Petru Dumitriu

Inspector, Joint Inspection Unit, United Nations Office at Geneva

The 2030 Agenda for Sustainable Development is the most ambitious and comprehensive document adopted by the United Nations after the Universal Declaration of Human Rights. It is conceived as an unprecedented expression of multilateral, integrative and transdisciplinary work. A new underlying approach is expected to operate in its implementation. While the Millennium Development Goals were a collection of separate objectives, the 2030 Agenda intends to be universal and indivisible. It aims at bringing together the three main pillars of the United Nations: peace and security, development and human rights. It aspires to determine about 65 United Nations entities to move away from fragmentation, duplication and working in silos. As all Member States are committed to implement the 2030 Agenda, the United Nations system is also expected to fuel more collaborative patterns and synergies at national level. The bar being raised that high, it appears that knowledge can play the role of ultimate federative factor of the 17 goals and 169 targets. Knowledge is the main connector among United Nations Charter organs, specialized agencies, funds and programmes, and the multitude of non-state stakeholders.

Knowledge is the common denominator of all mandates and actions by the United Nations, which goes beyond thematic and geographic borders. More than goods, services and capital, knowledge is what fuels the dynamics of our globalized and interdependent world. The United Nations system is the generator and disseminator of a special kind of knowledge, one based on values, solidarity and social justice. It was knowledge about all potentially conflicting spheres of interaction that made possible cooperation among Member States, irrespective of their size and location, in so many areas of high complexity and diversity: from the outer space to the highs seas, from communications to trade, from health to intellectual property, to name but a few. It was the dissemination of knowledge about human dignity that built the authority and the comprehensiveness of the United Nations’ core treaties on human rights. It was the United Nations that has gradually enhanced awareness of our interest to systematically protect the natural environment, at a time when many governments were busy making nature yield to their will. It was based on dissemination of knowledge that, after long years of stubbornness, governments across the world accepted the reality of climate change and the responsibility they have in taking immediate action to stop a suicidal trend. If the new approach on the Sustainable Development Goals implies building bridges between so many protagonists and areas of interest, knowledge is the raw material those bridges are made of. Knowledge means lessons learned from the past and also new ideas and concepts.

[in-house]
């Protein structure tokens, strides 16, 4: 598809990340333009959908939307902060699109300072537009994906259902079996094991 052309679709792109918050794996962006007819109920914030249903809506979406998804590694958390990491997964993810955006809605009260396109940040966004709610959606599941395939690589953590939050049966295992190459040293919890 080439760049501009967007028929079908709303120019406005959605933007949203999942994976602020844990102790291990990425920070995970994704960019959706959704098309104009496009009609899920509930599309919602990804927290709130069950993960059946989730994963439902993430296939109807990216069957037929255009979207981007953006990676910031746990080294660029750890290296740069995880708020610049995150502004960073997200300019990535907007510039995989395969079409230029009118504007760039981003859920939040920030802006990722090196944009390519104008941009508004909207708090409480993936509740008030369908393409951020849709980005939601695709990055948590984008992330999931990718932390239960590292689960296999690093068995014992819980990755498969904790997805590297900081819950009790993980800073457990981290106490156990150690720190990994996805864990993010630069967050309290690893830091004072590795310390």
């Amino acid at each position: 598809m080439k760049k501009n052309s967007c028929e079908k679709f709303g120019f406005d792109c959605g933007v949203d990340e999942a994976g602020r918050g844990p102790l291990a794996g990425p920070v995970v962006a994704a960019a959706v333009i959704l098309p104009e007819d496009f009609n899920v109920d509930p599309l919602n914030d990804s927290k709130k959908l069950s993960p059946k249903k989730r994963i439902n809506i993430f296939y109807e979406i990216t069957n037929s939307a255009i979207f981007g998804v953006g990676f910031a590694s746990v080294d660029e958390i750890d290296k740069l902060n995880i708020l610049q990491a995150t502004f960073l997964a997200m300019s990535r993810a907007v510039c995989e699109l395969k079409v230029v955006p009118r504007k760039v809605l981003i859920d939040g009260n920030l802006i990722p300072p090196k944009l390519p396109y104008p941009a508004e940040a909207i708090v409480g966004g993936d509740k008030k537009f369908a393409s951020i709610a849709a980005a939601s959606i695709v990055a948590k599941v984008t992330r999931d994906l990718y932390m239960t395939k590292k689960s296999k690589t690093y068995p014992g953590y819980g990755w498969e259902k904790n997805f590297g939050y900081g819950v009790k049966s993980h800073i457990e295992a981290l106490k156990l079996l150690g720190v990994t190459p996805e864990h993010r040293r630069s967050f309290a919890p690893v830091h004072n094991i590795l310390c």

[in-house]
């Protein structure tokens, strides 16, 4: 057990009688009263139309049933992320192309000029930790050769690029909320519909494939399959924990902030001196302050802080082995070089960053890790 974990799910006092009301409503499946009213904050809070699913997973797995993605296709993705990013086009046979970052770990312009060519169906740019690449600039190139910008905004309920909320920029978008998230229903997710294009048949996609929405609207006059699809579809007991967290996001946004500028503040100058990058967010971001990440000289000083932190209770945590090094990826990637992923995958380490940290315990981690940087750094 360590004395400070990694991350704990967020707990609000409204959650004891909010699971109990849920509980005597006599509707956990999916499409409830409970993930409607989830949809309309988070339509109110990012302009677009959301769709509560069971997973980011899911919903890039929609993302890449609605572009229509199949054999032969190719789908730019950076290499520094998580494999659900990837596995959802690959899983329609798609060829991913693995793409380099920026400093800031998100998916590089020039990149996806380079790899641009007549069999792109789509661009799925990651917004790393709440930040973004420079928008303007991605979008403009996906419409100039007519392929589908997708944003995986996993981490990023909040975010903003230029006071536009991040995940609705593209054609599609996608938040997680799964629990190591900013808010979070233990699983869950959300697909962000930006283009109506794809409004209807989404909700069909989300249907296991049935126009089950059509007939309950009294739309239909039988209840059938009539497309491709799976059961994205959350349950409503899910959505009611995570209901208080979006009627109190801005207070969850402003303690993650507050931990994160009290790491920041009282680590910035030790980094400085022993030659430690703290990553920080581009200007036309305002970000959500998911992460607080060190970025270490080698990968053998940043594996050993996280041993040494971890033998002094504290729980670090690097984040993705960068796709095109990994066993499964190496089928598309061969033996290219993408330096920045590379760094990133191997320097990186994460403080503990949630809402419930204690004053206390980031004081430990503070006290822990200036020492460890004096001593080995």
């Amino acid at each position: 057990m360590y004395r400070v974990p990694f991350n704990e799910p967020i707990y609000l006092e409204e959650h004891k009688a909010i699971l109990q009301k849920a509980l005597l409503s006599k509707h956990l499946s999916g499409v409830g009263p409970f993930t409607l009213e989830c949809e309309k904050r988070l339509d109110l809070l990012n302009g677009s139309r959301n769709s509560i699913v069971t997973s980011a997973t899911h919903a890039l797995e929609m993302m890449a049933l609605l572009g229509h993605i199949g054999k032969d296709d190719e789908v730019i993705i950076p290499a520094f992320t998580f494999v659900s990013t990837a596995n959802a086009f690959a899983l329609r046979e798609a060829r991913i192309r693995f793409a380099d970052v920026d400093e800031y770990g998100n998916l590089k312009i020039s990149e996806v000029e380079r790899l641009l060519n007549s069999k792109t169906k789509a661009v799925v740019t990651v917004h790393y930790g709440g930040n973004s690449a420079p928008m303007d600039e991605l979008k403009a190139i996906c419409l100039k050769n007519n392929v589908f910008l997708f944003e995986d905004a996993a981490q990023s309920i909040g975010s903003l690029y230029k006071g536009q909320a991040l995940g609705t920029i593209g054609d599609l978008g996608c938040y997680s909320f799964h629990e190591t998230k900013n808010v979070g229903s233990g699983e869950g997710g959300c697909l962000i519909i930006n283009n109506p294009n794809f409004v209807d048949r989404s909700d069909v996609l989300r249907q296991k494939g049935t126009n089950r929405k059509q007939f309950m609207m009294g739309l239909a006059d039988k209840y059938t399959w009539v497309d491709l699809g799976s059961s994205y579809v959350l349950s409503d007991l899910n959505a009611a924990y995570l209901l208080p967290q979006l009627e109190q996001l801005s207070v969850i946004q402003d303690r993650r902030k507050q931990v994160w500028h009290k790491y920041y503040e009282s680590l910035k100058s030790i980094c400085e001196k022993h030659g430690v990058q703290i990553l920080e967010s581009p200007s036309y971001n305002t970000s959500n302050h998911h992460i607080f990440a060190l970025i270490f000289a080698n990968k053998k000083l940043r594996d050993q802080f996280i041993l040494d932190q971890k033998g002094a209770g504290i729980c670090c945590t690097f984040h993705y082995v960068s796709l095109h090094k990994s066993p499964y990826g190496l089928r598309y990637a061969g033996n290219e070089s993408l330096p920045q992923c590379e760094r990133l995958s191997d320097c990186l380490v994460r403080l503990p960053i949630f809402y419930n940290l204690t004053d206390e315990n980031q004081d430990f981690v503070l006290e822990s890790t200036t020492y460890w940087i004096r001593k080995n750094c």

The United Nations is not just an honest broker and facilitator among donors and recipients of development assistance. It is not just a conveyor belt of financial resources from the developed to the developing world. As a promoter of development cooperation, the United Nations is a disseminator of knowledge. Impressed as we are by the new approach on development, we should remind ourselves that the vision on development that the United Nations’ recommends with the new agenda is built upon knowledge generated and acquired over its entire existence. This past is not confined to the 15 years’ rule of the Millennium Development Goals. We should not forget the 1950s, when the United Nations laid the foundation of unprecedented thinking and practice on development by producing, with the help of Nobel laureates, landmark reports, among which the famous ‘Measures for the economic development of undeveloped countries’ and by institutionalizing a new brand of technical assistance. Or the 1960s, with the launching of the first United Nations’ Decade on Development; or even the unsuccessful attempt to impose a New International Economic Order in the 1970s. The United Nations had also its own times of hesitation, with the emergence of the Washington Consensus that challenged what seemed to be the traditional United Nations’ conceptual stand. Add to these avatars, its time of hyper-optimism in the 1990s with the advent of a human dimension of development and the accompanying plethora of UN World Summits which placed global issues among the priorities of all responsible governments. It is that institutional knowledge that needs to be better valorised. The use of financial resources without value-based knowledge is waste.

The development of technologies without human-centred contents is meaningless. To be more than a good concept, the 2030 Sustainable Development Goals need indeed the active mobilization of knowledge generated and shared in the service of global public goods by the United Nations’ system and other international organizations, governments, the private sector, civil society organizations, and academia. From this perspective, the dynamic knowledge partnership that is proposed by Knowledge Management Austria is a timely initiative with the potential to generate and develop additional renewable intellectual energies for the 2030 Sustainable Development Goals’ Agenda.